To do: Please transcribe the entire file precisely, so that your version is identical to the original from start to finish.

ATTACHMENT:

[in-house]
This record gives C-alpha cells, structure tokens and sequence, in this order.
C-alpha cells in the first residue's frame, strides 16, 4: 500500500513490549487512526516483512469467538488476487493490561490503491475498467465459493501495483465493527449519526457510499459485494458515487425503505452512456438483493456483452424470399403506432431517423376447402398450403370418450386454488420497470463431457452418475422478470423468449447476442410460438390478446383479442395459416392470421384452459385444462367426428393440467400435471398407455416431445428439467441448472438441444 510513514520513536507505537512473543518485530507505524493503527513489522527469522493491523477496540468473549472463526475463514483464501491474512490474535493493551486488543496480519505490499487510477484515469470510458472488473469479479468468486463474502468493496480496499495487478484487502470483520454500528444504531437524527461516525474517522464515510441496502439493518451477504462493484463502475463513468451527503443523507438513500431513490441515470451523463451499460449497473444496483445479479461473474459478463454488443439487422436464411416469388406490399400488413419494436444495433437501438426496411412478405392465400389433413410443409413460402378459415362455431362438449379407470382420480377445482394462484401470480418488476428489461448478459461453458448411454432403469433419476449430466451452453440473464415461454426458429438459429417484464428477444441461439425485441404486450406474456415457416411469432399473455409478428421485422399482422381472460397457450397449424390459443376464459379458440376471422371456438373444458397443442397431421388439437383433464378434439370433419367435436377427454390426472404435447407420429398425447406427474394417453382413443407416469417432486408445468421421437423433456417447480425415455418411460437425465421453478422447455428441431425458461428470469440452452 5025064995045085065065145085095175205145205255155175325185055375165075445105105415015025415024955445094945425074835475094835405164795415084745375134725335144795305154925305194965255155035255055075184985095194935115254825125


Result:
[in-house]
This record gives C-alpha cells, structure tokens and sequence, in this order.
C-alpha cells in the first residue's frame, strides 16, 4: 500500500513490549487512526516483512469467538488476487493490561490503491475498467465459493501495483465493527449519526457510499459485494458515487425503505452512456438483493456483452424470399403506432431517423376447402398450403370418450386454488420497470463431457452418475422478470423468449447476442410460438390478446383479442395459416392470421384452459385444462367426428393440467400435471398407455416431445428439467441448472438441444 510513514520513536507505537512473543518485530507505524493503527513489522527469522493491523477496540468473549472463526475463514483464501491474512490474535493493551486488543496480519505490499487510477484515469470510458472488473469479479468468486463474502468493496480496499495487478484487502470483520454500528444504531437524527461516525474517522464515510441496502439493518451477504462493484463502475463513468451527503443523507438513500431513490441515470451523463451499460449497473444496483445479479461473474459478463454488443439487422436464411416469388406490399400488413419494436444495433437501438426496411412478405392465400389433413410443409413460402378459415362455431362438449379407470382420480377445482394462484401470480418488476428489461448478459461453458448411454432403469433419476449430466451452453440473464415461454426458429438459429417484464428477444441461439425485441404486450406474456415457416411469432399473455409478428421485422399482422381472460397457450397449424390459443376464459379458440376471422371456438373444458397443442397431421388439437383433464378434439370433419367435436377427454390426472404435447407420429398425447406427474394417453382413443407416469417432486408445468421421437423433456417447480425415455418411460437425465421453478422447455428441431425458461428470469440452452 5025064995045085065065145085095175205145205255155175325185055375165075445105105415015025415024955445094945425074835475094835405164795415084745375134725335144795305154925305194965255155035255055075184985095194935115254825125